The money was billed as being raised for the Tun Razak Exchange, but by the end of year accounts it was registered that a whopping US$1.4 billion of that had already been spent on unspecified ‘working capital and debt repayments’.
Shortly afterwards, Sarawak Report has pointed out, the mystery US$681 million popped into Najib’s personal account in order, he has admitted, to fund additional (and illegal) election ‘expenses’.
Najib Razak may prefer to jet around on the world stage in his personal jumbo than to provide explanations for these astonishing figures.
In fact, he has appeared to favour political solutions to his economic problems, involving locking up critics on unspecified grounds of ‘sabotage’ as opposed to providing answers, which makes Mr Pua a brave politician, even if he is protected by solid and recorded factual evidence.
See his press release below:
Media Statement by Tony Pua, DAP National Publicity Secretary and Member of Parliament for Petaling Jaya Utara in Kuala Lumpur on Monday28 September 2015:
 
Dato’ Seri Najib Razak must answer if he had authorized the outrageous “loan shark” guarantee arrangement with International Petroleum Investment Corporation (IPIC) for 1MDB’s US$3.5 billion of bonds in 2012
 
Last week, the Wall Street Journal (WSJ) shed light on US$993 million which was allegedly paid to International Petroleum Investment Corporation (IPIC) by 1MDB to buy back the latter’s options have not been properly accounted for.  The above payment was not reflected in the audited accounts of IPIC.  Instead, IPIC’s books showed that 1MDB still owes an additional US$481 million to the former for the termination of the options as at December 2014.
 
These options were granted to IPIC’s subsidiary, Aabar Investment PJS in 2012 to acquire up to 49% of its two energy subsidiaries, Powertek Investment Holdings and 1MDB Energy (Langat) Sdn Bhd as part of the condition for the provision of a guarantee by IPIC for US$3.5 billion of 1MDB bonds.
 
The above exposé brought to surface a puzzling situation where:
 
  1. 1MDB borrowed US$3.5 billion guaranteed by IPIC.
  1. 1MDB paid approximately US$300 million to Goldman Sachs as “certain commissions, fees and expenses” for arranging the above bonds.[1] [2]
  1. 1MDB placed US$1.4 billion “refundable deposit” as collateral with IPIC.[3]
  1. 1MDB terminated the options granted to IPIC or its subsidiary, Aabar Investment and paid as compensation:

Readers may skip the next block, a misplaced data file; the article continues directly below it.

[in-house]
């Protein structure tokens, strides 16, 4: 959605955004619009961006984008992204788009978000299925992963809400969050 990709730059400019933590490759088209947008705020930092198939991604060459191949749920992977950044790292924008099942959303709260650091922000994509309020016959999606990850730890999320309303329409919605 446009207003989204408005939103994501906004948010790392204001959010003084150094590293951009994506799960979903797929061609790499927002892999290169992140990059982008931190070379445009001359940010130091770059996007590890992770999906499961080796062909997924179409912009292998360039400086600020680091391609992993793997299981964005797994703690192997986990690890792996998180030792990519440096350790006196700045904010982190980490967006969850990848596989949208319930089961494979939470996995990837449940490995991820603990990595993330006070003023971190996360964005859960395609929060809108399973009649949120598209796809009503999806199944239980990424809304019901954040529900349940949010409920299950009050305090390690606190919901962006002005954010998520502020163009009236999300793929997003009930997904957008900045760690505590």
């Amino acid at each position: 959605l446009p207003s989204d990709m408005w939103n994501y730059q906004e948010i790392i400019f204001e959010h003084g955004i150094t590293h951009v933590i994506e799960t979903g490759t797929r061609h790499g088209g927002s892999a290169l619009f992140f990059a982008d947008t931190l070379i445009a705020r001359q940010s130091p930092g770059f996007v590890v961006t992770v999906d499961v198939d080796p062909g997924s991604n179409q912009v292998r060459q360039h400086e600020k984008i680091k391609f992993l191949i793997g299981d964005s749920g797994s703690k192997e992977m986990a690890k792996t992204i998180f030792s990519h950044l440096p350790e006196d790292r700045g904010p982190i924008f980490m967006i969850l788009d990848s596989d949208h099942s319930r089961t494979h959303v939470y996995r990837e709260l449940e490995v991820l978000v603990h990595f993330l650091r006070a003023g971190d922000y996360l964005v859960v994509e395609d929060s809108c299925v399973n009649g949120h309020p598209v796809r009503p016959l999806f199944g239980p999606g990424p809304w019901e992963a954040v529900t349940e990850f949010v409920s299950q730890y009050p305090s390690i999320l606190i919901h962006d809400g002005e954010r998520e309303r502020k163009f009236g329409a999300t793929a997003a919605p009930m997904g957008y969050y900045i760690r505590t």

a. US$993 million sourced from the November 2014 US$1.22 billion redemption from 1MDB’s Cayman Island investment.[4]
b. US$975 million borrowed from a Deutsche Bank led consortium[5] [6]
c. 1MDB still owe IPIC US$481 million as at 31 Dec 2014[7]
 
Based on the above known facts, after deducting (1) US$3.5 billion with (2), (3) and (4), 1MDB actually ended up with a deficit of US$649 million!  This means that the wholly-owned Ministry of Finance subsidiary ended up with less cash than it had after it took the loan!
 
How absolutely bizarre can you get?  Why would 1MDB borrow so much money, causing RM15.4 billion of indebtedness based on today’s exchange rates, when 1MDB effectively doesn’t get to use any of the funds raised?
 
Even in the event that 4(a) and 4(b) was a fraudulent round-tripping exercise as I had questioned in my statement last week, removing the US$975 million Deutsche Bank loan from the equation does not make the situation much prettier.
 
It would only mean that although 1MDB borrowed US$3.5 billion, it had effectively access to only US$326 million or less than 10% of the funds raised.  Anyone who can count will be able to see that there are some serious criminal shenanigans which took place with the above bond arrangement.
 
The question now is whether the Prime Minister, who is also the Finance Minister, Dato’ Seri Najib Razak gave his written approval for the above outrageous loan transaction, as required under 1MDB’s Memorandum and Articles of Association (M&A).  Clause 117 of the M&A dictates that the Prime Minister must give his “written approval” for any of 1MDB’s deals, including the firm’s investments or any bid for restructuring.
 
This includes “any financial commitment (including investment), restructuring or any other matter which is likely to affect the guarantee given by the Federal Government of Malaysia for the benefit of the company, national interest, national security or any policy of the Federal Government of Malaysia”.
 
If Dato’ Seri Najib Razak did not provide the written approval for the above bond issuance, then the Board of Directors of 1MDB must be taken to task for breaching the mandate given to them.  
 
However, if the Prime Minister has granted his written approval, he must immediately explain to the nation why he agreed to such unbelievably stupid and dumbfounding terms of the US$3.5 billion bond issues which have contributed in substantially to the financial crisis in 1MDB today.
 
Tony Pua